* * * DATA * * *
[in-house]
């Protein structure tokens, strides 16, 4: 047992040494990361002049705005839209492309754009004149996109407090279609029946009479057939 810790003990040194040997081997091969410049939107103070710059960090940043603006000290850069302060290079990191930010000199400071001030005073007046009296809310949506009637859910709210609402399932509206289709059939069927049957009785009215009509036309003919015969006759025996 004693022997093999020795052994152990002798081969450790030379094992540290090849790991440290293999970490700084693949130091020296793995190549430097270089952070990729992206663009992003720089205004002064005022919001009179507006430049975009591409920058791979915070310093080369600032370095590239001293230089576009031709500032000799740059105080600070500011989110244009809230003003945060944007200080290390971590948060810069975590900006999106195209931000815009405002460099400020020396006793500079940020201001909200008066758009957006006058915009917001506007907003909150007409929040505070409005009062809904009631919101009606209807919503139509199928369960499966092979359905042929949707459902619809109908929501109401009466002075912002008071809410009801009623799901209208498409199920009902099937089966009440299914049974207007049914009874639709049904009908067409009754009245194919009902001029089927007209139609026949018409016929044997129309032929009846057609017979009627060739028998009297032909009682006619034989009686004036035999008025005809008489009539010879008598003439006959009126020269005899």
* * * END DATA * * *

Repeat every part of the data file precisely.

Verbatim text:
[in-house]
């Protein structure tokens, strides 16, 4: 047992040494990361002049705005839209492309754009004149996109407090279609029946009479057939 810790003990040194040997081997091969410049939107103070710059960090940043603006000290850069302060290079990191930010000199400071001030005073007046009296809310949506009637859910709210609402399932509206289709059939069927049957009785009215009509036309003919015969006759025996 004693022997093999020795052994152990002798081969450790030379094992540290090849790991440290293999970490700084693949130091020296793995190549430097270089952070990729992206663009992003720089205004002064005022919001009179507006430049975009591409920058791979915070310093080369600032370095590239001293230089576009031709500032000799740059105080600070500011989110244009809230003003945060944007200080290390971590948060810069975590900006999106195209931000815009405002460099400020020396006793500079940020201001909200008066758009957006006058915009917001506007907003909150007409929040505070409005009062809904009631919101009606209807919503139509199928369960499966092979359905042929949707459902619809109908929501109401009466002075912002008071809410009801009623799901209208498409199920009902099937089966009440299914049974207007049914009874639709049904009908067409009754009245194919009902001029089927007209139609026949018409016929044997129309032929009846057609017979009627060739028998009297032909009682006619034989009686004036035999008025005809008489009539010879008598003439006959009126020269005899």